The impression that a lot of people are enriching themselves during the pandemic have prompted the Department of Health (DoH) and the Department of Trade and Industry (DTI) to issue a warning against those who will overcharge for the tests, above the P5,000 cap for private laboratories and P3,800 for public laboratories.
Red Cross flak
Even the Philippine Red Cross (PRC) headed by Senator Richard Gordon has taken flak for Covid-19 nasopharyngeal and oropharyngeal swab test pricing seen, rightly or wrongly, to be saddled with a huge profit margin.
Gordon himself has been regularly going to media in a bid to collect reimbursements for the tests from the government, at one time warning that the PRC may go bankrupt and unable to continue its humanitarian mission because of delayed reimbursements from the Philippine Health Insurance Corporation.
His PRC, an organization that takes in donations from abroad, has offered a saliva-based Covid-19 test as a cheaper alternative to the nose and throat swabs.
With the easing of restrictions at NCR Plus to MECQ, concerns had been aired that the number of new cases may rise up anew.
While Covid-19 referral hospitals are swamped with patients awaiting admission, the utilization of quarantine facilities across the nation have remained spotty — maximized in some and grossly under-utilized as self-isolation at homes had been allowed.
Pau, a Covid survivor, told the Daily Tribune that she chose not to go to the Hope quarantine facility in Quezon City because of concerns like being left to fend on her own, including sourcing her food.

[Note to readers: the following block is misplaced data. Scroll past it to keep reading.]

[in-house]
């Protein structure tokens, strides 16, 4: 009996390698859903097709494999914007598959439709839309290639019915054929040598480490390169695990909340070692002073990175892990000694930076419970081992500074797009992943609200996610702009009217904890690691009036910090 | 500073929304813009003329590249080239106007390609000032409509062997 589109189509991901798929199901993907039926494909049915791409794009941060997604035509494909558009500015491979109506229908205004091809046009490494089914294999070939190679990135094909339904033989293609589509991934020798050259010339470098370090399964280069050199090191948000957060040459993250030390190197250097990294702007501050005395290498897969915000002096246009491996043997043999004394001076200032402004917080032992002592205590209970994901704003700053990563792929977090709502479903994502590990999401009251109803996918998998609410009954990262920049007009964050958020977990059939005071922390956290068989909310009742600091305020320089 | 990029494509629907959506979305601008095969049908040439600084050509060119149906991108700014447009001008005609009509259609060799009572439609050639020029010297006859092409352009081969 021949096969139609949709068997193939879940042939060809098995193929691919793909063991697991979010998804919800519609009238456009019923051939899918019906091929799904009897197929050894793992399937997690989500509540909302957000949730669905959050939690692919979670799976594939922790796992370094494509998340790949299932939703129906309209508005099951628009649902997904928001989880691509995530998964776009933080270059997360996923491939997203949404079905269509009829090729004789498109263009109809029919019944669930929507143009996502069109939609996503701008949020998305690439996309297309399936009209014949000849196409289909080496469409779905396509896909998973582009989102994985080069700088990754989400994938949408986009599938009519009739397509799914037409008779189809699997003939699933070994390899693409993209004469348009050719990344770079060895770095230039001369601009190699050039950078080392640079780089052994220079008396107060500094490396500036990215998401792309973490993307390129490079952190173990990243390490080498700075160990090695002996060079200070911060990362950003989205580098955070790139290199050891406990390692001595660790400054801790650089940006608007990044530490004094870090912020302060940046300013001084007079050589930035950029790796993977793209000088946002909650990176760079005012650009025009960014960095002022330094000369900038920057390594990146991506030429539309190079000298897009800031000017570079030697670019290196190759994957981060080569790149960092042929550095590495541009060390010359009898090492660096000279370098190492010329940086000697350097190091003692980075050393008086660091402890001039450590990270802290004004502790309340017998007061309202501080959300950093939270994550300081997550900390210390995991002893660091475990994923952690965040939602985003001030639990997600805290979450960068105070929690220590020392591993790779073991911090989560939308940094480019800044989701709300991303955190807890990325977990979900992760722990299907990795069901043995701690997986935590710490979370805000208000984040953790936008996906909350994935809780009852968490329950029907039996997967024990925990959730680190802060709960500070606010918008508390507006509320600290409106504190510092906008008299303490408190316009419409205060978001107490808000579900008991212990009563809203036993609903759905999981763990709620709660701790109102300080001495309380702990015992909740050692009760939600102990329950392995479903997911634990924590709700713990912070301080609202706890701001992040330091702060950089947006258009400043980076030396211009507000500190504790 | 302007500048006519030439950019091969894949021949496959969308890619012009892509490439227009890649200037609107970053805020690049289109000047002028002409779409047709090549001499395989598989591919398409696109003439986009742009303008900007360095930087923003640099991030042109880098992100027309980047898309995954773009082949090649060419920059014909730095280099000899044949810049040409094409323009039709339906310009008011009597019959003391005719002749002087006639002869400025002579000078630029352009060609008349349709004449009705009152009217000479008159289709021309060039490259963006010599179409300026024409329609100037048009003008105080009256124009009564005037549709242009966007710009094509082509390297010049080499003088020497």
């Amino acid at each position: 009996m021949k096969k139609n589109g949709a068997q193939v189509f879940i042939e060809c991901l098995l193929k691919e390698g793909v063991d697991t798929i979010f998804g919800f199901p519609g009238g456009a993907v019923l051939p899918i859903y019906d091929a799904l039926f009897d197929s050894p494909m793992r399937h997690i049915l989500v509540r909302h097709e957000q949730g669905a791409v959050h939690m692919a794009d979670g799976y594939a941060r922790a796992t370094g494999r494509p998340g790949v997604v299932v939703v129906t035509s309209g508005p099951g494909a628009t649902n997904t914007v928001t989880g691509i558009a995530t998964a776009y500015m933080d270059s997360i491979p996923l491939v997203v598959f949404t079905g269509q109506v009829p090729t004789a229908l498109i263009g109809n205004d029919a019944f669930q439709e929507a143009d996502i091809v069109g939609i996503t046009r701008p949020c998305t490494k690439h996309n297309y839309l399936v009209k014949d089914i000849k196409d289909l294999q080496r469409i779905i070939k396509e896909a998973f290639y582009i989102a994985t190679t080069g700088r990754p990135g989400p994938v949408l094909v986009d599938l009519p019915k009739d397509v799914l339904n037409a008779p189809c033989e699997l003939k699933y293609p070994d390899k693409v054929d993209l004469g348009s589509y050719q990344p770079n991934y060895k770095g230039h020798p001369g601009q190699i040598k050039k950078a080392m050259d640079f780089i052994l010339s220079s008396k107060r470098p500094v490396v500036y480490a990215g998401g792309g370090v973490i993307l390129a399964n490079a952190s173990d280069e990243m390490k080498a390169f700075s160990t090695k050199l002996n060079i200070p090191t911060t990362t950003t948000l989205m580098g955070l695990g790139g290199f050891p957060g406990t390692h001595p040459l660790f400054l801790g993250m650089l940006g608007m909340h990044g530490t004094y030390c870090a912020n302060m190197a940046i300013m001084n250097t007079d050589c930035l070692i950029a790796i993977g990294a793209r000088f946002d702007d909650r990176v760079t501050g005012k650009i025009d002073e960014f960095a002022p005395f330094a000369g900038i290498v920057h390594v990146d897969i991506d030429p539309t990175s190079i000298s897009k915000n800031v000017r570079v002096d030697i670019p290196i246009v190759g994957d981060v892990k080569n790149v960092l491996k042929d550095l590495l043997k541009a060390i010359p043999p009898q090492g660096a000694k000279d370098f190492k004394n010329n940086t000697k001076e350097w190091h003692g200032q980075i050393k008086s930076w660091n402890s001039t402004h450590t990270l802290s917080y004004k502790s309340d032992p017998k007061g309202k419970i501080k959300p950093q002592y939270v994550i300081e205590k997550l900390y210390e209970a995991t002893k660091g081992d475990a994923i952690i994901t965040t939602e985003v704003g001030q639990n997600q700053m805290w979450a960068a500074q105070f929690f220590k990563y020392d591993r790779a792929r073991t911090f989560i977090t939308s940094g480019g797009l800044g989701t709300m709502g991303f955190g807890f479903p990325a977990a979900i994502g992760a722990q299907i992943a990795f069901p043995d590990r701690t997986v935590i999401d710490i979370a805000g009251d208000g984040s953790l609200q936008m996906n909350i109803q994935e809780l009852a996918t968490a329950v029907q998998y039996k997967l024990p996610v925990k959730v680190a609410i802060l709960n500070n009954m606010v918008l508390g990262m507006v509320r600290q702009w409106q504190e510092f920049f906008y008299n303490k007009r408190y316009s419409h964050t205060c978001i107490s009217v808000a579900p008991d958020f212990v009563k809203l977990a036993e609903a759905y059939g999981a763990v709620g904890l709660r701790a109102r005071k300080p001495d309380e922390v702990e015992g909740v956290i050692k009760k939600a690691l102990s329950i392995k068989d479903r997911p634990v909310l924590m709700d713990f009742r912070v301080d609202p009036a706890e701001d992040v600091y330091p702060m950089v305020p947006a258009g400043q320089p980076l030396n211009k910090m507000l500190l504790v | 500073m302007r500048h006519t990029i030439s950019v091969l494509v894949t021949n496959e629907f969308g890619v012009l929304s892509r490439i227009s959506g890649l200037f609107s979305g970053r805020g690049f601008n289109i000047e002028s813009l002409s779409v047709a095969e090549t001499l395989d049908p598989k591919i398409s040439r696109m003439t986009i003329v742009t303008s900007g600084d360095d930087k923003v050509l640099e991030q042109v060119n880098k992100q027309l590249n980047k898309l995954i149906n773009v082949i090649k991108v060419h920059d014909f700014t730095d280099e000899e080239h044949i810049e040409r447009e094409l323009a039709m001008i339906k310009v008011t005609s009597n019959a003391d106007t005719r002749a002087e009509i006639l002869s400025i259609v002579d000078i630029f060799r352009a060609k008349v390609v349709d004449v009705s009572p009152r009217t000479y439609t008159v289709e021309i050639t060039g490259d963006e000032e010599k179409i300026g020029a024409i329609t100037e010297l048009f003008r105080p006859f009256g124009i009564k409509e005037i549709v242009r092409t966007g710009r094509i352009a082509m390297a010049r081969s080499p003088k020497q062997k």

In what may serve as snapshots of how local government units are managing Covid-19 in their respective jurisdictions, isolation facilities and intensive care unit (ICU) beds were reported to be in “high critical situation” in Caloocan, Malabon, Navotas and Valenzuela.
The long wait for hospital beds, especially for those needing critical care, arises from the extended stay of patients — 10 days to as long as 30 days — before their ICU beds are freed up for others, a health worker told this paper.
Based on the latest DRRMO Covid report, the Caloocan City North Medical Center (CCNMC) tents and con-vans that are also used for Covid-19 positive patients are now full. With a total capacity for 42 people, 44 patients are currently admitted.
At the Macario B. Asistio High School with capacity for 186 people, 92 had been admitted with nearly as many vacancies, while at the Caloocan City Medical Center (CCMC) Covid ward, 20 had been admitted with 25 vacancies.
Still in Caloocan, the Kanlungan Rehabilitation Center which has also been built as an isolation facility with capacity for 38 has already admitted 29 patients. The Astrotel, which has a capacity of 58, only has five admitted, while The Oyo Spiral Hotel with capacity for 49 has 15 admitted.
Despite the seemingly low utilization of isolation facilities, several are under construction or being readied for operation, in what may be a portent of things going south or of government and the public sector bracing for worst-case scenarios.
A few of them are located at the Tala Elementary School good for 192 people and the Bagbaguin Elementary School that can house 129 people. Expansions at the CCMC and CCNMC being built in collaboration with the Department of Public Works and Highways will add a capacity for 44 patients.
In Navotas, people who tested positive had been allowed to isolate in their respective homes due to the severe lack of public accommodation for them. Among those allowed to self-quarantine are pregnant women, minors, seniors, and those with comorbidities.
Navotas authorities have resorted to having Covid patients and those awaiting their test results wear color-coded Q-Bands to restrict their movement and the possibility of them infecting others.